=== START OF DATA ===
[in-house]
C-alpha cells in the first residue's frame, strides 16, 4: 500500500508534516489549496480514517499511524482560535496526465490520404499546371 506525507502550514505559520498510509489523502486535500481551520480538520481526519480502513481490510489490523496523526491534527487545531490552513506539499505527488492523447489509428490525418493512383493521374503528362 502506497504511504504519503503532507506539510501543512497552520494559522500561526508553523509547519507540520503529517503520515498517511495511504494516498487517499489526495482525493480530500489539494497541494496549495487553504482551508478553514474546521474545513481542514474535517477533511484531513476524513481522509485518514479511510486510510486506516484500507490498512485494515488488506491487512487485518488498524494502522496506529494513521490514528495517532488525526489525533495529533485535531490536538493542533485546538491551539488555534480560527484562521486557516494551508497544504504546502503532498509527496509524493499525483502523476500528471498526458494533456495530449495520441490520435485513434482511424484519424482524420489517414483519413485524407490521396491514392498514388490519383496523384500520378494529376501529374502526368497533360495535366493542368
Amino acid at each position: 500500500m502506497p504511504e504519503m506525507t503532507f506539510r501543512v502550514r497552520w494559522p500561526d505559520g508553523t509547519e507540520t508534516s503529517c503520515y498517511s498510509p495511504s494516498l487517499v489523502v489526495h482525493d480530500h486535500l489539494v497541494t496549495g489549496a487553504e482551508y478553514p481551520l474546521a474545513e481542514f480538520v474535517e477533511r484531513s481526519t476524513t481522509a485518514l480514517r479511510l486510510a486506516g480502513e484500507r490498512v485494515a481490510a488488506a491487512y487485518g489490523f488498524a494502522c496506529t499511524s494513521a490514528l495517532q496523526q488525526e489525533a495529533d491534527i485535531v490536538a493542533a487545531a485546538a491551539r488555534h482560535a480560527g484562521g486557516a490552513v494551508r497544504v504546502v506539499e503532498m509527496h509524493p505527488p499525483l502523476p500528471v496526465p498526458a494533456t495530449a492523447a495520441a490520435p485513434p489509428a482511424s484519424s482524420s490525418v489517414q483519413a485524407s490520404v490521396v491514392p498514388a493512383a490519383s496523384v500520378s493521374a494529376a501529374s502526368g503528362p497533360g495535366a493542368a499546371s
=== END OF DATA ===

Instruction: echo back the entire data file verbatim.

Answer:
[in-house]
C-alpha cells in the first residue's frame, strides 16, 4: 500500500508534516489549496480514517499511524482560535496526465490520404499546371 506525507502550514505559520498510509489523502486535500481551520480538520481526519480502513481490510489490523496523526491534527487545531490552513506539499505527488492523447489509428490525418493512383493521374503528362 502506497504511504504519503503532507506539510501543512497552520494559522500561526508553523509547519507540520503529517503520515498517511495511504494516498487517499489526495482525493480530500489539494497541494496549495487553504482551508478553514474546521474545513481542514474535517477533511484531513476524513481522509485518514479511510486510510486506516484500507490498512485494515488488506491487512487485518488498524494502522496506529494513521490514528495517532488525526489525533495529533485535531490536538493542533485546538491551539488555534480560527484562521486557516494551508497544504504546502503532498509527496509524493499525483502523476500528471498526458494533456495530449495520441490520435485513434482511424484519424482524420489517414483519413485524407490521396491514392498514388490519383496523384500520378494529376501529374502526368497533360495535366493542368
Amino acid at each position: 500500500m502506497p504511504e504519503m506525507t503532507f506539510r501543512v502550514r497552520w494559522p500561526d505559520g508553523t509547519e507540520t508534516s503529517c503520515y498517511s498510509p495511504s494516498l487517499v489523502v489526495h482525493d480530500h486535500l489539494v497541494t496549495g489549496a487553504e482551508y478553514p481551520l474546521a474545513e481542514f480538520v474535517e477533511r484531513s481526519t476524513t481522509a485518514l480514517r479511510l486510510a486506516g480502513e484500507r490498512v485494515a481490510a488488506a491487512y487485518g489490523f488498524a494502522c496506529t499511524s494513521a490514528l495517532q496523526q488525526e489525533a495529533d491534527i485535531v490536538a493542533a487545531a485546538a491551539r488555534h482560535a480560527g484562521g486557516a490552513v494551508r497544504v504546502v506539499e503532498m509527496h509524493p505527488p499525483l502523476p500528471v496526465p498526458a494533456t495530449a492523447a495520441a490520435p485513434p489509428a482511424s484519424s482524420s490525418v489517414q483519413a485524407s490520404v490521396v491514392p498514388a493512383a490519383s496523384v500520378s493521374a494529376a501529374s502526368g503528362p497533360g495535366a493542368a499546371s